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I'm moving to Southeast Asia because of Steve Pavlina.
I'm not the only designer who has taken bold steps after reading Pavlina's articles about independent game development. Jake Birkett of Gray Alien Games says, "I read his stuff in November 2004 and became very inspired. One year later, I released my first commercial game, Xmas Bonus, and now two years later I've made four commercial games and a game framework. Of course, lots of people are dubious of this kind of stuff, but it totally works for me, and that's what's important."
"Steve inspired quite a lot of game developers, and I'm certainly one of them," says Cliff Harris, who started Positech Games in 1997. "He wrote some fantastic articles on game development and marketing. I would regularly e-mail [one] to all the developers where I worked, back in my retail dev days. Of course, nobody paid any attention, which is why they all still sit in a cubicle on minimum wage."
Gabriel Gambetta co-founded casual game developer Mystery Studio in Uruguay. "Back in 2001, I found Steve's site by chance - and it changed my life. For the first time, I saw we could make games, even from this remote corner of the world. Steve's motivational articles were always helpful. ... Not to take as The Truth (and I don't think that's Steve's intention), but to make you think or consider new perspectives on everyday situations."
"You can't overestimate the impact of Steve's willingness to share his successes and failures with the indie dev community," says Nick Tipping of MoonPod in Sheffield, U.K. "Without Steve showing us the light, there'd be no MoonPod here today, and I bet we'd be missing many other developers."
Chris Evans started Outside the Box Software in early 2004 with minimal experience. "For those thinking about going indie full-time, it's probably better to have some game development experience first. However, I'm still very happy with my decision. Many of my former co-workers are just now getting into game development, whereas I've released several games, learned 3-D modeling, gained industry contacts and made some money in the process. This is why I wanted to make games in the first place. I'll be forever grateful to Steve Pavlina for lighting that spark."
Then there are the ambitious newcomers. After reading Pavlina's articles on the independent game business, Gianfranco Berardi woke up. "I didn't have to work for some large company to work in the videogame industry! I could form my own company! Last March, I officially formed my own LLC [limited liability corporation], and I am currently working on finishing my first commercial game when I am not working my day job. Steve Pavlina's writing let me know I was gravely underestimating what I could do with my life."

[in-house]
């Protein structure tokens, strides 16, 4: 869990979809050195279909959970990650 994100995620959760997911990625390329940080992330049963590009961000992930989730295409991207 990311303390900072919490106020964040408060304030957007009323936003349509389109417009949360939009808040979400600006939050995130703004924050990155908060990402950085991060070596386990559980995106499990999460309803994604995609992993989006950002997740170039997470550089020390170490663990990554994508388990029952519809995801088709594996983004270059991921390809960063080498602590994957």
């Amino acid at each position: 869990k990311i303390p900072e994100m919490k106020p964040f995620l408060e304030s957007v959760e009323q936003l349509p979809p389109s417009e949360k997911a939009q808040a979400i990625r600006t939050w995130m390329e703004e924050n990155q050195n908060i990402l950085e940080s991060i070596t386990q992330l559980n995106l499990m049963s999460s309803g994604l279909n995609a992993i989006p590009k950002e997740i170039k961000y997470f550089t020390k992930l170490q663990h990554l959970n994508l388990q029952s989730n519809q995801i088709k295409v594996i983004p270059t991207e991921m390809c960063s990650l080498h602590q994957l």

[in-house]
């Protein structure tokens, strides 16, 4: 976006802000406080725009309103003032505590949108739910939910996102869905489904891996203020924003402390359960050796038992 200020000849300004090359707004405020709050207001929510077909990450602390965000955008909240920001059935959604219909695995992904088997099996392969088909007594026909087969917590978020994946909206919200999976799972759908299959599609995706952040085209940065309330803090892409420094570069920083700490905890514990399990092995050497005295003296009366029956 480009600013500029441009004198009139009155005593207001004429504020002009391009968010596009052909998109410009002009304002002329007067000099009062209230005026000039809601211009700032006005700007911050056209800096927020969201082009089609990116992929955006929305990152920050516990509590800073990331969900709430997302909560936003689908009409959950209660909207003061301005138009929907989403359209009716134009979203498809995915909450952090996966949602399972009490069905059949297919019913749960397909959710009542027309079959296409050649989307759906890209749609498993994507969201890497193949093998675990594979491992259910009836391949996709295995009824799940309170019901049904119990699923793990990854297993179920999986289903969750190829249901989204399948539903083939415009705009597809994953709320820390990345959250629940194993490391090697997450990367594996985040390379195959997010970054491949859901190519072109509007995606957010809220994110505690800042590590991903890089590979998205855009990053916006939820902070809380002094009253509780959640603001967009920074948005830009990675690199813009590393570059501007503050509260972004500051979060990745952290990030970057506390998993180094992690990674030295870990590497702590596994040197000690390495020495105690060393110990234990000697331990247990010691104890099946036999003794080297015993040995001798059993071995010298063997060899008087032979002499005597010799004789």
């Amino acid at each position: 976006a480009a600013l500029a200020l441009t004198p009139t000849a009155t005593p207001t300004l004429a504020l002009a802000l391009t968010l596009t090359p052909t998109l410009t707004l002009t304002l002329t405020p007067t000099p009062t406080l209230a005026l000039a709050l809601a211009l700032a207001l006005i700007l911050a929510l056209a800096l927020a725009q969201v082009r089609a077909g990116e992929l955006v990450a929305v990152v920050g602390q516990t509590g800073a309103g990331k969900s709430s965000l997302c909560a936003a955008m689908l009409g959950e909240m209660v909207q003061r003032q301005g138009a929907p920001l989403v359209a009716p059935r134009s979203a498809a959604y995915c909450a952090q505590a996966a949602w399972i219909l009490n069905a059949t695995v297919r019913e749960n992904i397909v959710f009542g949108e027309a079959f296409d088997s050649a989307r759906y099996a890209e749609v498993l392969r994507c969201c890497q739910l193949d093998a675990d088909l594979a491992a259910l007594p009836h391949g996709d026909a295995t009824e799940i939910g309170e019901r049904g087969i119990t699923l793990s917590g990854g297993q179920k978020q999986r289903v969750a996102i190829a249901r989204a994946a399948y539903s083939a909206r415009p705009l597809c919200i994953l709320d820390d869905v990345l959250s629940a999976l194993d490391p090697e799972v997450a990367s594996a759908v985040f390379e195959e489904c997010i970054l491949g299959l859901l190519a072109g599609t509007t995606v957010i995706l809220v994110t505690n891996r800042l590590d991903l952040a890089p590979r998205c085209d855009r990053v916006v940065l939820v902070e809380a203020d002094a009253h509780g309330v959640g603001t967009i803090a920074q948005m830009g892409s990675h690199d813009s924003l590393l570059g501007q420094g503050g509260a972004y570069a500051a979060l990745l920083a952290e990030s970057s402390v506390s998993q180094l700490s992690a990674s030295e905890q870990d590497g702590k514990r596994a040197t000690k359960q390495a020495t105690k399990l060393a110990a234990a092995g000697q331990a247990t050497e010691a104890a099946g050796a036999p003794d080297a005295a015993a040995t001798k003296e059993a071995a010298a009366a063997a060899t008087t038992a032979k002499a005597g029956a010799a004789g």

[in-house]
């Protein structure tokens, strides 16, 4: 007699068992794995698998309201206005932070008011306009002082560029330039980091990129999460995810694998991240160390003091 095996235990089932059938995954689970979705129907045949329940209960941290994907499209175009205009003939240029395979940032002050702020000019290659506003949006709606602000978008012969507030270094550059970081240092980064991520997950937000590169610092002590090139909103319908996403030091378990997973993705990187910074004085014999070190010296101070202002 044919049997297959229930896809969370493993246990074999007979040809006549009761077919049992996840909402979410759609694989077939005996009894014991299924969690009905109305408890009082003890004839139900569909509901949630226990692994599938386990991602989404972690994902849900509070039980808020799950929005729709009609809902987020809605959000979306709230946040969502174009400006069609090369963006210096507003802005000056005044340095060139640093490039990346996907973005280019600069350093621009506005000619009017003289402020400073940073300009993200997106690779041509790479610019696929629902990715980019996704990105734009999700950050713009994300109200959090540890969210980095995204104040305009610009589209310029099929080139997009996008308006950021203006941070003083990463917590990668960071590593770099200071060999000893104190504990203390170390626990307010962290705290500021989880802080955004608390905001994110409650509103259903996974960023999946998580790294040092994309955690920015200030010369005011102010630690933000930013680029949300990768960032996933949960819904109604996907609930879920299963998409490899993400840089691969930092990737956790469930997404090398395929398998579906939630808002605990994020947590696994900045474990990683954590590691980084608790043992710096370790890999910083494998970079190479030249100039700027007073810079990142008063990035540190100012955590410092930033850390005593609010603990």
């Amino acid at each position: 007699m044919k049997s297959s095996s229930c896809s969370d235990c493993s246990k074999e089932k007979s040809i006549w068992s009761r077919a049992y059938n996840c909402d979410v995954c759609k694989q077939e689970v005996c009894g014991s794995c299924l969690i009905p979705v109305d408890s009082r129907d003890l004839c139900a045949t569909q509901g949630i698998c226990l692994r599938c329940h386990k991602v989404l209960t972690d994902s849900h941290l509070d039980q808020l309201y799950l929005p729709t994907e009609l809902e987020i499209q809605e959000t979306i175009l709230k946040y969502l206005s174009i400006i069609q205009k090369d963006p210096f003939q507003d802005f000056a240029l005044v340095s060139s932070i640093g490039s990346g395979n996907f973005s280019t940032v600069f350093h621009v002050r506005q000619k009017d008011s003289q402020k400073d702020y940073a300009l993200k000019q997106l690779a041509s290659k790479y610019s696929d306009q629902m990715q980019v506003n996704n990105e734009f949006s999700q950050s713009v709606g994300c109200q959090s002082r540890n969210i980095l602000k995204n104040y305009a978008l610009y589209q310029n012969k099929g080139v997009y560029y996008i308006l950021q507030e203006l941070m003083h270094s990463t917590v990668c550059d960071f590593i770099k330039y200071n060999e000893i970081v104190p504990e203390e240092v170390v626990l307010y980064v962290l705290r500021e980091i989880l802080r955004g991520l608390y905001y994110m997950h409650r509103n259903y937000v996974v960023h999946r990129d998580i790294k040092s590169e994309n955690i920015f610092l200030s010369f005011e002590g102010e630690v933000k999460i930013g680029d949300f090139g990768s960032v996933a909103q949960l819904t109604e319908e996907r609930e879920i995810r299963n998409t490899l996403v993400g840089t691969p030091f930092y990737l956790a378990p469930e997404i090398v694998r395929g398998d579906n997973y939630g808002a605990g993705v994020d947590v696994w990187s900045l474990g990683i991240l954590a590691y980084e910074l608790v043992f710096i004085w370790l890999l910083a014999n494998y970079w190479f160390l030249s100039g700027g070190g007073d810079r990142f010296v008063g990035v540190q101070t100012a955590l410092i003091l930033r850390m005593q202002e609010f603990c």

Historically, Pavlina's articles have ranked with Garage Games among the most alluring siren calls to the rocky straits of indie design. Some might denounce such persuasion as irresponsible, even dangerous. Many developers who tried the indie life gave up within months, sometimes with angry, bitter public goodbyes on Pavlina's online forum. The path of self-reliance, though available to anyone, has never been for everyone.
The thing is, none of us know if it's for us until we try.
That's why, by the time you read this, I'll have relocated to Malaysia to start my own company. Because, like many before me, I got inspired by Steve Pavlina.
Pavlina was born in 1971. Raised a devout Catholic, he became an atheist in high school. As a bored and amoral student at the University of California at Berkeley, he turned to theft. After several run-ins with the law, Pavlina was arrested in 1991 for felony grand theft. Later, through a lucky legal oversight, he was convicted of petty theft and sentenced only to brief community service.
But while sitting in the county jail, Pavlina experienced an awakening. He cleaned up his life and developed a remarkable ability to focus and manage his time productively. Attending California State University at Northridge, he earned dual computer science and mathematics degrees in three semesters, graduating with a 3.9 GPA.